By Daniel Newman, principal analyst at Futurum Research and author of Futureproof
I’ve long said digital transformation is a journey, not a destination. Every journey has a catalyst for forward motion—the fuel in the tank, if you will. What drives IT transformation was on obvious display at this years’ Consumer Electronics Show (CES): as companies debuted advancements in everything from smart homes to smart cars to smart cities, it was abundantly clear artificial intelligence (AI) is leading the charge. Let’s examine a few ways AI is pushing digital transformation forward into the next phase.
AI at CES
As one of the largest tech conferences in the world, CES never disappoints when it comes to showcasing what’s new in tech. Here are the top AI advancements from this years’ gathering in Las Vegas:
Better Personal Assistants
Conversational AI has a ton of benefits (and, let’s be real—it also has it’s challenges), but none is quite as far-reaching as its impact on user experience (UX). Just think, when was the last time you used your fingers to search, call, listen to music, or perform any number of other mainstream digital tasks? For many of us, that time was long ago because now, we simply ask Alexa or Siri or Google Home.
According to VentureBeat, CES tech analyst Steve Koenig reported the number of smart speakers sold—fueled by the success of Amazon’s Alexa-enabled Echo—could reach a whopping 43.6 million this year after growing 279 percent last year. And no, that’s not a typo. That’s real data.
Yes, that’s impressive, but the point here is not just that there will be more personal assistants, but that they’ll be better personal assistants. There are a couple reasons for this: the first is that, as competition in the marketplace builds and device capabilities grow, consumers will win. The second (and most important) is that Alexa and her competition control more than just speakers on counters. As the market widens, more products can and will be controlled by virtual assistants. Dell’s Realizing 2030 report findings call out insights into how the implementation of AI will impact our daily lives.
Smarter Car Components
Notice I didn’t say fully autonomous or self-driving cars? The focus at this years’ CES was largely on smarter car components—i.e., those equipped with AI. Once again—and this isn’t a coincidence—the results all speak to UX (or, in this case, the driver experience). The chipmaker Nvidia, for example, showcased automobile AI assistants that can allow automakers to incorporate features like facial recognition and even a virtual assistant that knows if you’re looking in the opposite direction if someone is about to walk in front of your vehicle. This short video, part of the Realize2030 research, provides baseline context.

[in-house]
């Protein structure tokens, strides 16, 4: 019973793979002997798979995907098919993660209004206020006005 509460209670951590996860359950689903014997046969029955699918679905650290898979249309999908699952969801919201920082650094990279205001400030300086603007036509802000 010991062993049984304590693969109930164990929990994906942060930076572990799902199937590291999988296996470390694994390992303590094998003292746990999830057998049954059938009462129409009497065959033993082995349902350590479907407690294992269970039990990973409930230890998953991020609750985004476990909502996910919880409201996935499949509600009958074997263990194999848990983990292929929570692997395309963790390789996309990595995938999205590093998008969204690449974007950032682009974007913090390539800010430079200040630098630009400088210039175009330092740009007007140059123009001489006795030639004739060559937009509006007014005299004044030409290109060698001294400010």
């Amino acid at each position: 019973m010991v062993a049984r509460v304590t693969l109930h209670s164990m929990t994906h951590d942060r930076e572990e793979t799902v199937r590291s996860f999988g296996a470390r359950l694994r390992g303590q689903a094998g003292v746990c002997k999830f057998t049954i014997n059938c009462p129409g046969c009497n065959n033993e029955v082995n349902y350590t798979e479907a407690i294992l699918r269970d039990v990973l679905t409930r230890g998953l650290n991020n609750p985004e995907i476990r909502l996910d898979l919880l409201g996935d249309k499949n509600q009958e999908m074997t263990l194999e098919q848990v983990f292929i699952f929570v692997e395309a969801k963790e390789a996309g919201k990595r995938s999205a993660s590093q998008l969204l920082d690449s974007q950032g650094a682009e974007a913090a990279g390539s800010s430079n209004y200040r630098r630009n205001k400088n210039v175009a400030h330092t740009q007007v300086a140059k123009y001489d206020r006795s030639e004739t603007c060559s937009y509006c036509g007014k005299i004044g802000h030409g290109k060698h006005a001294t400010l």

Big data and AI are changing how we approach infrastructure and connectedness in our daily lives. Because of this, smart cities are already a thing, and they’re about to get smarter. AT&T, for example, made a splash at this years’ CES by announcing a new structure monitoring solution that can alert officials when bridges (large or small) become a safety hazard, examining variables like temperature, the size of cracks, movement, and more.
Other solutions have evolved that monitor changes in river water level and speed, cutting down warning times in the event a flood is imminent and potentially saving lives.
CES showed us that AI is pushing digital transformation forward. That’s good information—but it’s not necessarily new information. We know AI is on a fast-track as we enter into 2018. That’s not just how we feel in the industry, either—it’s an observation that follows the data. A recent report from Forrester, for example, shows a whopping 70 percent of organizations are committed to moving from AI as a theory to AI as an application, implementing the tech over the course of the next 12 months.
Besides better personal assistants, smart car components, smart cities, and other specific applications, let’s look at the bigger picture: AI isn’t just changing specific products; it’s changing the entire digital transformation conversation. Think, for example, of its impact on 5G, a network that can handle billions of connected devices and has implications from everything from supply chain management to remote robotic surgery. AI plus 5G means these sensor-connected devices and applications won’t just be more connected and blazing fast, but they’ll have more capabilities, too. In fact, I expect smart products to be the base model, not the high-end model, very soon—and that’s just the beginning.
The bottom line? AI isn’t just a part of digital transformation, it’s becoming the key. If you haven’t already, you should pay attention to what your organization is doing (and could be doing more of) to stay out ahead of and leverage this trend—because it’s not going anywhere.
This post was sponsored by Dell, but the opinions are my own and don’t necessarily represent Dell Technologies’ positions or strategies.